×
You will be redirected back to your article in seconds

5 Real Ways YouTube Can Fix Its Problems With the Music Industry (Guest Column)

On August 17, YouTube Global Head of Music Lyor Cohen posted an article on the company’s blog in which he wrote about “the current state of YouTube’s relationship with the [music] industry.” The platform has received no shortage of criticism for paying what many feel are insufficient royalties to creators, labels and publishers, and several people in the industry criticized Cohen’s blog post. David Israelite, president and CEO of the National Music Publishers’ Association, joins the fray below.

Lyor Cohen recently wrote a piece defending YouTube and what it has done to benefit songwriters and artists, which included “five factors that explain the current situation.” The industry has responded forcefully — rightly so — and pointed out the many deficiencies in Mr. Cohen’s arguments and in YouTube’s actions. In an effort to help Mr. Cohen and his friends at YouTube and its parent company Google, we suggest five ways YouTube can actually be successful in working with the music creators it claims to help promote. If YouTube is serious about treating and paying creators fairly, these are actual steps they can take beyond a blog post.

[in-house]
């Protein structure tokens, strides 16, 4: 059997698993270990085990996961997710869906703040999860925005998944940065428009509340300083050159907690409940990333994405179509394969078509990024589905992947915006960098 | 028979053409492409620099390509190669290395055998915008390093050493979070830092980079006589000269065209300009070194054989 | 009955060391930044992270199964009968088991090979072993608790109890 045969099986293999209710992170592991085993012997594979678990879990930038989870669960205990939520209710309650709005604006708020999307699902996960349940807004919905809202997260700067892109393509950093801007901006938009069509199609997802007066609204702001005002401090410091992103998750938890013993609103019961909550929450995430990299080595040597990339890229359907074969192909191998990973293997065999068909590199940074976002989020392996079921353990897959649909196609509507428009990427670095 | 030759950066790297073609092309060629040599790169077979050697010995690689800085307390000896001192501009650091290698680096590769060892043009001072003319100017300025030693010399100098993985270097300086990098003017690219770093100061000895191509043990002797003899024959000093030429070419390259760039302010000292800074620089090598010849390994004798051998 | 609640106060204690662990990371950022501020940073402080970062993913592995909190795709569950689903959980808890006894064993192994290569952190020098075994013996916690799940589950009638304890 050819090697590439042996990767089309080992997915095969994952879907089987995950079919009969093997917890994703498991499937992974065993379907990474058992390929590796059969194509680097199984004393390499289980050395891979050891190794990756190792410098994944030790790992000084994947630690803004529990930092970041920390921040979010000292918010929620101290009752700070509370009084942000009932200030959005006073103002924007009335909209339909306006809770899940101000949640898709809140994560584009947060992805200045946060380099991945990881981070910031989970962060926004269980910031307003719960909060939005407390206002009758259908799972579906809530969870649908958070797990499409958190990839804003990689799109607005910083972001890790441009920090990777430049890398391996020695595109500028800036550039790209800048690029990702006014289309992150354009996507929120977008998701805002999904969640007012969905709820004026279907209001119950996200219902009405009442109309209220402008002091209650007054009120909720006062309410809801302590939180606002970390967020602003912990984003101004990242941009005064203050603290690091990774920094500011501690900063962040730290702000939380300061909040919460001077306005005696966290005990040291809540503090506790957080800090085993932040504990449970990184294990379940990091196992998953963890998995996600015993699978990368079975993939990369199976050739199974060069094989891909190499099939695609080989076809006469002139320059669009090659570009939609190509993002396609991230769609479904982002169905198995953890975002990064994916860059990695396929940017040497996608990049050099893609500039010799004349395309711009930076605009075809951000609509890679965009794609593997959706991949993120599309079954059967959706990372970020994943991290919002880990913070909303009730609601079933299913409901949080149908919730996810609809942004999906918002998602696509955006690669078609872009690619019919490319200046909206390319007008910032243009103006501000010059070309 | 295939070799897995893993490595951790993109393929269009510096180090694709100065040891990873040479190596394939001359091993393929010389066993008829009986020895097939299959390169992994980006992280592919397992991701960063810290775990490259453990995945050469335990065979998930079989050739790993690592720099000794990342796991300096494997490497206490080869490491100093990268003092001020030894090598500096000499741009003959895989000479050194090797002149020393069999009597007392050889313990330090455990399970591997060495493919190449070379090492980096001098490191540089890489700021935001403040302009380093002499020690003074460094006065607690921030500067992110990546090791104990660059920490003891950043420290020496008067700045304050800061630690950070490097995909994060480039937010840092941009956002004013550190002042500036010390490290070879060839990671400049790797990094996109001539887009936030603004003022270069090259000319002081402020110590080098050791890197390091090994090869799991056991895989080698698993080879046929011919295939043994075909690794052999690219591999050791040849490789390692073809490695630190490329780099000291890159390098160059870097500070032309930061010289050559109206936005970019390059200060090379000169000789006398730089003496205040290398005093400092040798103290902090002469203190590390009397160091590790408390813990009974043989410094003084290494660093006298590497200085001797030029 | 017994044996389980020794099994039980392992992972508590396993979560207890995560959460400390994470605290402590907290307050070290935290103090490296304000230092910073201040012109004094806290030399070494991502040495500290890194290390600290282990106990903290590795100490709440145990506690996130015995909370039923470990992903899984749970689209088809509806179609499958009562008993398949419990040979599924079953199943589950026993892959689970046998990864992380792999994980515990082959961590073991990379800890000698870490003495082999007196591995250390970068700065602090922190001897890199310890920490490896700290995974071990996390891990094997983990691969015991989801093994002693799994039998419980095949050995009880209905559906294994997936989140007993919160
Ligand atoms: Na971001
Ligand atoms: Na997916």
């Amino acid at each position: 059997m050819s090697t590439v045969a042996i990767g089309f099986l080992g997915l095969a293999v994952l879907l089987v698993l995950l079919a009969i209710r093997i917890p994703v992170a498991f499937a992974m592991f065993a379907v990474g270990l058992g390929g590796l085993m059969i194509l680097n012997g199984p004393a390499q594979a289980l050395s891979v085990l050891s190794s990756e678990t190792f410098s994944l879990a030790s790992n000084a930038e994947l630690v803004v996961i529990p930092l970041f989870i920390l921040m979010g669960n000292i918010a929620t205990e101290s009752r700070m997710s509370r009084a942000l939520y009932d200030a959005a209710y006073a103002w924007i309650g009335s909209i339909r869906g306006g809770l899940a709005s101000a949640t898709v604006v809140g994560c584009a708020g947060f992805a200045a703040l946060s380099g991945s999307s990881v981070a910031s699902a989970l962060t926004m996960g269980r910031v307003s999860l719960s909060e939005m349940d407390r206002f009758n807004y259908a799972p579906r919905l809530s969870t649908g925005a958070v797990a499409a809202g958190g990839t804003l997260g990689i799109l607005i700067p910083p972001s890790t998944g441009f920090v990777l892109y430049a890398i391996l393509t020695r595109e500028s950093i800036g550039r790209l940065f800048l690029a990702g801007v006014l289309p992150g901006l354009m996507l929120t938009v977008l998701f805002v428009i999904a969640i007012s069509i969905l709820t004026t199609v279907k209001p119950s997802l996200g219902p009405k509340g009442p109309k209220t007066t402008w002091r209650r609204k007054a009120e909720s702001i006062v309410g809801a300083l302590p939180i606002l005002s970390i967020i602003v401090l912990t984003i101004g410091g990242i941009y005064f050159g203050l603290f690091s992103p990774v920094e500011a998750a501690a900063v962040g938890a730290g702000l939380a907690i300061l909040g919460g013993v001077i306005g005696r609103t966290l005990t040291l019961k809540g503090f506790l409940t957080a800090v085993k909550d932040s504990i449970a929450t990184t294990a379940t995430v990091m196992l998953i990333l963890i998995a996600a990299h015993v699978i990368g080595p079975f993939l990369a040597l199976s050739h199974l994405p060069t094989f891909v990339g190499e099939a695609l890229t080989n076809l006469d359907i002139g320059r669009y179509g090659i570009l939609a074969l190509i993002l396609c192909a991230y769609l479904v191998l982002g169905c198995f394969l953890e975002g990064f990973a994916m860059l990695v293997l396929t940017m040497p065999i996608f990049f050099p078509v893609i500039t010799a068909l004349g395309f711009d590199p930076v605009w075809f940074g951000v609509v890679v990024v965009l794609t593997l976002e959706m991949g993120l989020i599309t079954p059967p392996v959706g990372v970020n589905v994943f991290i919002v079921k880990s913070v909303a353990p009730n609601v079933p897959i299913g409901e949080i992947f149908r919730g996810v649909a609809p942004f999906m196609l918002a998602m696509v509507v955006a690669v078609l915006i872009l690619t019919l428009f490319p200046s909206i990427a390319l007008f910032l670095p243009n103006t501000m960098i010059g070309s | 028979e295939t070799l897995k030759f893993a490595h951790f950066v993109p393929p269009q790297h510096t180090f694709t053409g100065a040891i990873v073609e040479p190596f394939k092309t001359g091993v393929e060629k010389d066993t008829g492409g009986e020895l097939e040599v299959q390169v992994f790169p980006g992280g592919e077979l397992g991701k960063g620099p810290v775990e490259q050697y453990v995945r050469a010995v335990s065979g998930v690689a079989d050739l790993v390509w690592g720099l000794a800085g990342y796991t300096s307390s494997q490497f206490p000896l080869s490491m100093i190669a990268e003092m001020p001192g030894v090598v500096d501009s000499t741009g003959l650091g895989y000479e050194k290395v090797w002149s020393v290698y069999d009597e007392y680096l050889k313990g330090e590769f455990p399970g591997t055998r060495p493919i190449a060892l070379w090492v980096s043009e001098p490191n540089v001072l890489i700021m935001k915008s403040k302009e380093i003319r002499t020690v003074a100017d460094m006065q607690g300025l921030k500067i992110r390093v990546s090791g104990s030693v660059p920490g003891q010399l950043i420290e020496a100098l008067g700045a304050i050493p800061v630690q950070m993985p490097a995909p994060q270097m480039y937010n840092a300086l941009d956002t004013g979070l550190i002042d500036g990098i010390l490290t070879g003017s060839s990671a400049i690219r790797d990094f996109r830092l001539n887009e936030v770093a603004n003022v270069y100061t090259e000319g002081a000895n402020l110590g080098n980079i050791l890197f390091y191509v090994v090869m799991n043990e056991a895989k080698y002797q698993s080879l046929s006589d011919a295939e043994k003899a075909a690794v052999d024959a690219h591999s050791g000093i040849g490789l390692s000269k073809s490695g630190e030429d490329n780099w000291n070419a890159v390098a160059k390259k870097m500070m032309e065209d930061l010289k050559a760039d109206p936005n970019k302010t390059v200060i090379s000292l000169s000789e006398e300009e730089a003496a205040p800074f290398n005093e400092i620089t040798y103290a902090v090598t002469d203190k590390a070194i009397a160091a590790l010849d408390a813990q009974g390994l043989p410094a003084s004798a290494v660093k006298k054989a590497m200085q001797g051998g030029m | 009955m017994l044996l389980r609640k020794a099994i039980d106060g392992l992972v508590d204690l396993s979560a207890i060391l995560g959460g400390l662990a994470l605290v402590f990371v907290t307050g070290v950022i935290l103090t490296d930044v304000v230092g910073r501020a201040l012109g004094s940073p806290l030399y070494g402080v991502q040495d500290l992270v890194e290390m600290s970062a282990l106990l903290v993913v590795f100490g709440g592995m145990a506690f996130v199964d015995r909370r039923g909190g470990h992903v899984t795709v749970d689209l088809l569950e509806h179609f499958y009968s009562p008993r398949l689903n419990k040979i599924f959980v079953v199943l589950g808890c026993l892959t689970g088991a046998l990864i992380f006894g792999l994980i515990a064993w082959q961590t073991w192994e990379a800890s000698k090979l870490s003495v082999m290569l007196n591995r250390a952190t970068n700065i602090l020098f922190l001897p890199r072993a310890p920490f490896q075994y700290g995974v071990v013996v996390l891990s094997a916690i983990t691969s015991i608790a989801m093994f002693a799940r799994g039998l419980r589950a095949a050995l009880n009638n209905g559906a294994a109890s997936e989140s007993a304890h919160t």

First, YouTube must commit to “take down, stay down” — or keeping infringing videos down after a proper DMCA takedown notice. We know this can be done. In fact, YouTube should be commended for quickly, effectively and permanently blocking hate and pornographic videos. It is clear to songwriters and artists that keeping videos that contain infringing material down isn’t something they can’t do, it’s something they won’t do. It is time for YouTube to step out from behind the protections of the DMCA and work with the music industry to ensure that where copyright owners identify infringing content, that material is taken down permanently.  Show songwriters and artists that their rights — and the time taken to protect those rights — are a priority to YouTube.